But was this the way in which people living in a modern, post-tribal, civilised state ought to behave? ‘When celebrants chanted “USA! USA!” and sang God Bless America, were they not displaying a hateful “us versus them” mindset?’ Haidt asked. As evidence that they were not, he cited a study by a psychologist who found that people flew the Stars and Stripes after 9/11 to show solidarity with their fellow Americans, not to express hostility to out-groups. They were patriots who loved their country, not nationalists who wanted it to dominate others.
Of course, that’s a slippery distinction when it comes to national sentiments. Love of one’s country is bound up with pride in it; and in powerful nations pride encourages the belief that one’s own country is the best, freest and wisest, which induces feelings of hostility towards countries that fail to respect its superiority. Nevertheless, the relationship between in-group love and out-group hate can be probed by experiments. The question of whether they are two sides of the same coin is now at the centre of research into the psychology of us and them.
Sumner had seen the one as the product of the other, believing that harmony within groups was established by conflict between them. The assumption that in-group harmony and out-group conflict were inseparable prevailed throughout the 20th century. One notable dissenter was the psychologist Gordon Allport, who argued in the mid-1950s that, while we need out-groups in order to recognise in-groups, we do not need to hate them in order to love our own. In-groups emerge first in our minds, as we form attachments to those around us; out-groups are secondary. Furthermore, although in-group love inevitably produces favouritism, it does not necessarily produce aggression, spite or even dislike.
Signs of affiliation help to turn a melee of floating faces and animated bodies into meaningful patterns
Oxytocin illustrates the point. In recent years, this neuropeptide has acquired an aura similar to that enjoyed by ecstasy at the high dawn of rave culture. It is hyped as the ‘love peptide’, softening people into togetherness, and as the ‘moral molecule’, making them treat each other as they should. Yet its morality appears to stop at the boundaries of the in-group. In a series of studies run by the psychologist Carsten de Dreu and his colleagues at the University of Amsterdam during 2010-2012, oxytocin emerged as a promoter of ethnocentrism, in-group favouritism and escalating group conflict. When Dutch men were dosed with either oxytocin or a placebo, the ones on oxytocin associated emotions such as hope or embarrassment more strongly with a ‘typical’ Dutch person than with a ‘typical’ Muslim. These emotions are commonly regarded as uniquely human, so the implication was that oxytocin encouraged the men to see their own group as more human than the other. However, further research suggests that the bias developed because oxytocin affected how they saw ‘us’, but not how they saw ‘them’. It induced them to see a greater emotional range in their own group, while having no effect on how they perceived the other’s emotional hinterland.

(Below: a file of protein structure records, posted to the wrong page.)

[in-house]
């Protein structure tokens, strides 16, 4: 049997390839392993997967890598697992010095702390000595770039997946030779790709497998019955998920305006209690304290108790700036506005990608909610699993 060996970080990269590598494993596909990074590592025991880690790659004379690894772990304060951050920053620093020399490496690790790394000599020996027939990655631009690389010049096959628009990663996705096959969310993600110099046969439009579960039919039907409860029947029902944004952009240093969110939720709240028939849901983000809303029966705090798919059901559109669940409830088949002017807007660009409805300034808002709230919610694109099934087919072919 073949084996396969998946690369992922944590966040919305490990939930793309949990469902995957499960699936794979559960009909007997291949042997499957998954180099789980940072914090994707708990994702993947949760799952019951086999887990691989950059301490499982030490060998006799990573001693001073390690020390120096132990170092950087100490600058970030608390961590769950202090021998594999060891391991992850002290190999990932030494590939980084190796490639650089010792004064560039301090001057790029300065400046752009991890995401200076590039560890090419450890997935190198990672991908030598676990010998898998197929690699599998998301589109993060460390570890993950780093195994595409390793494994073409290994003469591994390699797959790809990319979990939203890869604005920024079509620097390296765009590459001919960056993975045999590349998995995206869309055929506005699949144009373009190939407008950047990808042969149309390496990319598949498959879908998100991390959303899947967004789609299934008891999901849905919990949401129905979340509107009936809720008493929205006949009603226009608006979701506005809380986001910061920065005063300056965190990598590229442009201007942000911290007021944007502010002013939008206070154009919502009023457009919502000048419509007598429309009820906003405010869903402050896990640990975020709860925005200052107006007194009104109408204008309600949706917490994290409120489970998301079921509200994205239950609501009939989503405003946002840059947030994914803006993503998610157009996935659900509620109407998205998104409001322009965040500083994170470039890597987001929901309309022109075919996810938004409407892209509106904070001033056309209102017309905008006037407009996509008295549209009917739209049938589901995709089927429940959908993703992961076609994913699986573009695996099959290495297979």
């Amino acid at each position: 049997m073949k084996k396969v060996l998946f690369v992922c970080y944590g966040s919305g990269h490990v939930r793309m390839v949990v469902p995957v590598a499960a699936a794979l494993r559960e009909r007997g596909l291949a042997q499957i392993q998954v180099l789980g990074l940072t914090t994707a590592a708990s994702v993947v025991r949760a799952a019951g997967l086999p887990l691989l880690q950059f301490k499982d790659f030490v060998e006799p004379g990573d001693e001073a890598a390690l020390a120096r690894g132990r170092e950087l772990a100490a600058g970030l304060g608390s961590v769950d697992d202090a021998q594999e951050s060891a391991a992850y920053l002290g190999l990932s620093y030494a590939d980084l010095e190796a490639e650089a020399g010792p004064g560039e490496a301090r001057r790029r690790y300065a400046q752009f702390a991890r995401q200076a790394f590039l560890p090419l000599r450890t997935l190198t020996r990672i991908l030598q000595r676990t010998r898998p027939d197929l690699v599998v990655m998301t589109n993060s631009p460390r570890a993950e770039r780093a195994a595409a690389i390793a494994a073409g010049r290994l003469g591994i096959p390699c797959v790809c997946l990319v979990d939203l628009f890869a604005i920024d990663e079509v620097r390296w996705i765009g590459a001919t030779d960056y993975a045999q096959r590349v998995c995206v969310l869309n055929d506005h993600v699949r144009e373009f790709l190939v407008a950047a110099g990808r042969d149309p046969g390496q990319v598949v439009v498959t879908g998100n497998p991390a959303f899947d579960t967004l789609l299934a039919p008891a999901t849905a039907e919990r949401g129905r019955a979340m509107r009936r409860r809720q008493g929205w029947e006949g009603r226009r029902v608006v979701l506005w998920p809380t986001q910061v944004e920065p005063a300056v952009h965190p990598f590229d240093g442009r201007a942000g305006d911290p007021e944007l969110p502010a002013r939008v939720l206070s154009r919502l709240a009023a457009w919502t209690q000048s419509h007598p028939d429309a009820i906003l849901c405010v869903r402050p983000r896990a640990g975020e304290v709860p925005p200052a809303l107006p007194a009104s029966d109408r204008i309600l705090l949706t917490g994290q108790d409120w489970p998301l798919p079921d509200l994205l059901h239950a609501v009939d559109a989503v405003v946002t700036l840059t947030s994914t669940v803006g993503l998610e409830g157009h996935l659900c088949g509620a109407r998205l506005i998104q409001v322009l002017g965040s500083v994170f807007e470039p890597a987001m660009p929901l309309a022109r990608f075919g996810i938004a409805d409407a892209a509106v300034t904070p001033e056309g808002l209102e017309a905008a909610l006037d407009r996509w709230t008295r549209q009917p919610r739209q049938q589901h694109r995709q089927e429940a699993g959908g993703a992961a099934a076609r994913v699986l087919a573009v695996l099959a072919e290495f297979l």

They were also presented with the trolley dilemma, an imaginary situation in which subjects are required to decide whether it would be right to cause someone’s death in order to save the lives of others. Under the influence of oxytocin, they were less willing to sacrifice a man named Maarten — but they were no more willing to sacrifice a man named Mohammed. Oxytocin had increased their concern for their imaginary fellow Dutchman. It had not made them more indifferent to the fate of the Muslim.
Oxytocin induced a similar pattern of increased in-group favouritism without increased out-group hostility when subjects (again male) were put into groups and given €10 each. They were told they could divide it between themselves and two funds. Both funds benefited their fellow group members — 50 cents for every euro contributed — but one of them also deducted cash from members of other groups. Without oxytocin, 20 per cent of players gave more to the in-group-only fund than they kept for themselves or gave to the spiteful fund. However, under the influence of oxytocin, the percentage of ‘in-group lovers’ trebled. Meanwhile, the percentage of ‘out-group haters’ hardly changed.
All the same, whether it arises from favouritism or spite, bias can provoke resentment that leads to conflict. And when that happens, oxytocin can up the ante. Invited to choose who they wanted on their team in a cash-allocation game, men on oxytocin picked more threatening-looking faces than those not dosed with the ‘cuddle chemical’. It’s a ‘male warrior’ thing, said another Amsterdam researcher, Mark van Vugt; women get less worked up on behalf of their in-groups when they play games like these.